Supporting complaint handlers to act fairly

In this blog post Jane Williams discusses some recently published research on how complaint handlers working can be supported to resolve complaints fairly.

As a Senior Lecturer in the Queen Margaret University Business School I do lots of work with complaints handlers working in many sectors – health, local government, central government, ombudsman schemes and in the private sector.  I am always struck by how many skills are needed to deal with complaints well.  You need to be a fabulous communicator, sensitive and empathic, a good investigator as well as having great analytical skills.  You also need to be pretty robust as many of your decisions are going to leave one party unhappy. 

With my colleagues Chris Gill and Gavin McBurnie I recently undertook some research with complaint handlers working in financial services to explore how they interpret the requirement to treat customers fairly.   It was a small case study project and we were interested in finding out how complaint handlers, who also work for the organisation being complained about, approach fairness. 

I think many of our findings are likely to resonate with complaint handlers more generally.

First, while complaint handlers took personal responsibility for decisions on fairness. Their individual constructions of fairness were strongly influenced by the organisational framework and institutional mechanisms around them.  In our case study, this included structural mechanisms such as locating these teams outside the usual structure and giving them the status, space and time to explore what is the fair thing to do, including stepping outside policy where necessary.  Organisational values were also strongly embedded around doing the right thing.

Second, in terms of different constructions to fairness we identified two different approaches by our complaint handlers.  Some took a strong ethical and moral dimension to their complaint handling. Others took a more pragmatic, problem solving approach,  keen to understand what went wrong and provide an explanation and using a ‘family and friends test’ to help them work out what a fair solution would be.  We characterised our complaint handlers as either “philosophers” or “problem solvers” In practice the result was often the same.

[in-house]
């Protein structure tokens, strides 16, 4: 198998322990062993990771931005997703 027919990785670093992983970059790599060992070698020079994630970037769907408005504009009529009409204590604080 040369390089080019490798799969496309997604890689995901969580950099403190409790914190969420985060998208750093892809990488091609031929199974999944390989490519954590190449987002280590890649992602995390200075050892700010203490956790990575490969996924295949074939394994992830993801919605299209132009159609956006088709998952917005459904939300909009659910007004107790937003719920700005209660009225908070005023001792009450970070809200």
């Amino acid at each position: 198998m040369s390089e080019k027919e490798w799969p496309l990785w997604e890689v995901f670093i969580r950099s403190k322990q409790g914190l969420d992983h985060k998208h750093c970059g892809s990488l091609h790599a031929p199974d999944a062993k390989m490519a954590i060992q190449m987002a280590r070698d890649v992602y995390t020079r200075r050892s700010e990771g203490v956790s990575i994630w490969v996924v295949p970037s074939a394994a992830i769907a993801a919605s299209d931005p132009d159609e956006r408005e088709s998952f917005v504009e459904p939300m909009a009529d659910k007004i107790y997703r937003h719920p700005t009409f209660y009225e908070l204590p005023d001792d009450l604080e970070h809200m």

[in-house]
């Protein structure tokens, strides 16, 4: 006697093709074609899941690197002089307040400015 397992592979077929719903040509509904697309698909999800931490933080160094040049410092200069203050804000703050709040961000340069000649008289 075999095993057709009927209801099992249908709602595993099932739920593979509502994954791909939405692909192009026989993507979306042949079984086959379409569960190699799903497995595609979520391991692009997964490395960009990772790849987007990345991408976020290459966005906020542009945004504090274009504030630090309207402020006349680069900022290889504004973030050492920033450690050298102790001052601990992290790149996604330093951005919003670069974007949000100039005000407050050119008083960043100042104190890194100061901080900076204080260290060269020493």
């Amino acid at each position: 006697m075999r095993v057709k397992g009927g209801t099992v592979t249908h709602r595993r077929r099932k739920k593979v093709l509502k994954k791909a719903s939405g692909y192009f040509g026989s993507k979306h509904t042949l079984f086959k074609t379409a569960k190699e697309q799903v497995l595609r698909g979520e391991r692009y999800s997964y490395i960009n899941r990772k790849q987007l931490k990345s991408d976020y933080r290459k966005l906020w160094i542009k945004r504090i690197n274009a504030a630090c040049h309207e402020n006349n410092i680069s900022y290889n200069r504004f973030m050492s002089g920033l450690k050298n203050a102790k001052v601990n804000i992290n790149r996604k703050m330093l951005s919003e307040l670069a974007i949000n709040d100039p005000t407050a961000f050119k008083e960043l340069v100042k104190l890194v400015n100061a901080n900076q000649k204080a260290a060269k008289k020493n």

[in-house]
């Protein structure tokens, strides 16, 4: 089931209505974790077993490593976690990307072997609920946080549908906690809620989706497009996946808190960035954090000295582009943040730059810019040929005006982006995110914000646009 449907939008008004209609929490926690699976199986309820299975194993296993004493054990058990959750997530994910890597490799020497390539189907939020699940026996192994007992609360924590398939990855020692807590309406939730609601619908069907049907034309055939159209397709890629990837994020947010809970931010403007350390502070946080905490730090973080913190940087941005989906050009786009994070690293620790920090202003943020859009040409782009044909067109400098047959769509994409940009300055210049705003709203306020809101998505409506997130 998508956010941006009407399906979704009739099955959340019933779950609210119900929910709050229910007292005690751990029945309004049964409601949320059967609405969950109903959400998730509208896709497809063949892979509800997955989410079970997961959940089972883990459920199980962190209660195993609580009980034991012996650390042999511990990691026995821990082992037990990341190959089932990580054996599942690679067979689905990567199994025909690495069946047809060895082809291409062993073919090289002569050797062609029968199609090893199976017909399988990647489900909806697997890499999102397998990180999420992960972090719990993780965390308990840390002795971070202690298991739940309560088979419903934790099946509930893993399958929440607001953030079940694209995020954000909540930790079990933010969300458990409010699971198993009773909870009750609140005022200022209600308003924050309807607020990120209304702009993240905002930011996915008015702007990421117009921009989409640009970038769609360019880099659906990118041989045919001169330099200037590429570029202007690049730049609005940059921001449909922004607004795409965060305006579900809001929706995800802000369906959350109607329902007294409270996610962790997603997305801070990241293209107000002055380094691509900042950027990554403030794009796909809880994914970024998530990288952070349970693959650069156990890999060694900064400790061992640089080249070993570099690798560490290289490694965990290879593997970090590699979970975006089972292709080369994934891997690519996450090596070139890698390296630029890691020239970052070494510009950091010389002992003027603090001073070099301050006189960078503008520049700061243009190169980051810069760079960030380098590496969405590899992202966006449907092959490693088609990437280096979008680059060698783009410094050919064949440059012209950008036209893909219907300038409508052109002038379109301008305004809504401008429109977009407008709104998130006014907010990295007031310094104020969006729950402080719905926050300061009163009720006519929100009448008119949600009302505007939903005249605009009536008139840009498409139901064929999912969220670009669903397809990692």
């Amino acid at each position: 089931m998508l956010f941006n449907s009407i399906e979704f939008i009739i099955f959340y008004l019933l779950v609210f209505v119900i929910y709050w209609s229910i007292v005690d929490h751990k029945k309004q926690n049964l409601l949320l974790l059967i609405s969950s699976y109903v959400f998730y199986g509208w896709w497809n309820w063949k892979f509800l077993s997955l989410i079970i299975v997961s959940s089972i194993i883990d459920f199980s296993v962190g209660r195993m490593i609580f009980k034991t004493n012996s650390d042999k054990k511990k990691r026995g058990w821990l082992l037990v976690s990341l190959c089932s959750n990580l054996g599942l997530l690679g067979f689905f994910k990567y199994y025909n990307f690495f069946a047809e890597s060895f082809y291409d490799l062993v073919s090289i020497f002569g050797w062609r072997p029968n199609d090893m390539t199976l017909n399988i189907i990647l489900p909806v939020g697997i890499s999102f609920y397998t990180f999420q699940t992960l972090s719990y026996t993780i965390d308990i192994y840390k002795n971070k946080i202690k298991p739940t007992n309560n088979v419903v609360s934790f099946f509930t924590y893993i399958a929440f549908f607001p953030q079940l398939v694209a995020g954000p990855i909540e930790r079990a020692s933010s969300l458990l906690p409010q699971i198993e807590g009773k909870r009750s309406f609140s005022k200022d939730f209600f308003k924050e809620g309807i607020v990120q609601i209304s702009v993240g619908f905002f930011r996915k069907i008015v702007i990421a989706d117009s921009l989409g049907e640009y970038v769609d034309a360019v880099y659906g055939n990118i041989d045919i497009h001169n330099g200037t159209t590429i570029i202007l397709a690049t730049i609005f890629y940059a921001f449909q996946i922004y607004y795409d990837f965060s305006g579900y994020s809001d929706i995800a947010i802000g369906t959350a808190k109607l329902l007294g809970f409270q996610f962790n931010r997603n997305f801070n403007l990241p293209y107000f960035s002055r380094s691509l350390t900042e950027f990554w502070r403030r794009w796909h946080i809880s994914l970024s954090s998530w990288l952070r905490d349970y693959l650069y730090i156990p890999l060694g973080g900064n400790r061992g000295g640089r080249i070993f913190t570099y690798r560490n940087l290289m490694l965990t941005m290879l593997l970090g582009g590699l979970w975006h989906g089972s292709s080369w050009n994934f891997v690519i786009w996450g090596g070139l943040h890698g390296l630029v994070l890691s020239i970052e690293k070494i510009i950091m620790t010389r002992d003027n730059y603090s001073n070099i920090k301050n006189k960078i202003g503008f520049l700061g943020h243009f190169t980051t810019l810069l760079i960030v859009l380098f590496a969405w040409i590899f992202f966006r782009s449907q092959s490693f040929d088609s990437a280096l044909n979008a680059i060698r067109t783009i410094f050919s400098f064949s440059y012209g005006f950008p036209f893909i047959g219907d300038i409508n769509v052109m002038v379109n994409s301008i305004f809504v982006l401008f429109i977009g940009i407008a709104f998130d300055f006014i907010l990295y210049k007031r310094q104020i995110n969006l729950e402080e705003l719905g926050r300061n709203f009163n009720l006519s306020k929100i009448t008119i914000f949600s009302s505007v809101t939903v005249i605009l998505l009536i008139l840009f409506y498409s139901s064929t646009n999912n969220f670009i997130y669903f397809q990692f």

Third, our data highlighted the active role teams play in supporting complaint handlers to act fairly.  The complaint handlers repeatedly highlighted the importance of dialogue with their colleagues in terms of developing their thinking and in supporting them to make difficult decisions.  These discussions were facilitated informally within teams and by institutional structures which formalised this process. In this context individual differences in approaches were celebrated.  Team members who were known to take different approaches were actively sought out.  Team conversations became reflective spaces where dialogue was able to take place giving individual complaint handlers the agency to act fairly.

While Covid-19 has changed the way that all of us have worked in the last 18 months, our findings, while exploratory, point to a number of relatively straight forward ways that organisations can support complaint handlers to resolve complaints fairly.  It highlights the value in ensuring that complaints teams embrace diversity and a range of different voices.  Giving complaint handlers a high degree of autonomy and then ensuring that the working environment supports discussion and debate and building time and space for that into the design of complaint processes should also be looked at.

This research has also left us with a number of unanswered questions. For a start, we know very little about who complaint handlers are – their demographics, their experience or the ethical frameworks they use.   In addition while we found that institutional factors, individual complaint handler values and team support and dialogue all influenced fairness decisions the nature of those relationships is not yet clear.    In our case study individual constructions of fairness were strongly influenced by centralised directives on what fairness is.  Is this due to the existence of a high profile ombudsman scheme and an explicit regulatory requirement to treat customers fairly in the financial industry?  Would our findings differ for complaint handlers in the public sector or if the complaint handlers were working for an external ADR body?  We would love to hear from complaint handlers on how you think we should take this forward. 

Jane Williams

Reference

Williams, J., Gill, C., McBurnie, G. 2021. “It’s the most ethical job I have ever had”:  Complaint handling and fair decision making. International Journal of Business Governance and Ethics. DOI: 10.1504/IJBGE.2021.10035729

For a summary of the findings see: 

Williams, J., Gill, C., McBurnie, G. 2020. Complaint handling and fair decision making in the financial industry.  QMU Working paper series. Available from:  https://www.qmu.ac.uk/research-and-knowledge-exchange/working-paper-series/20201/

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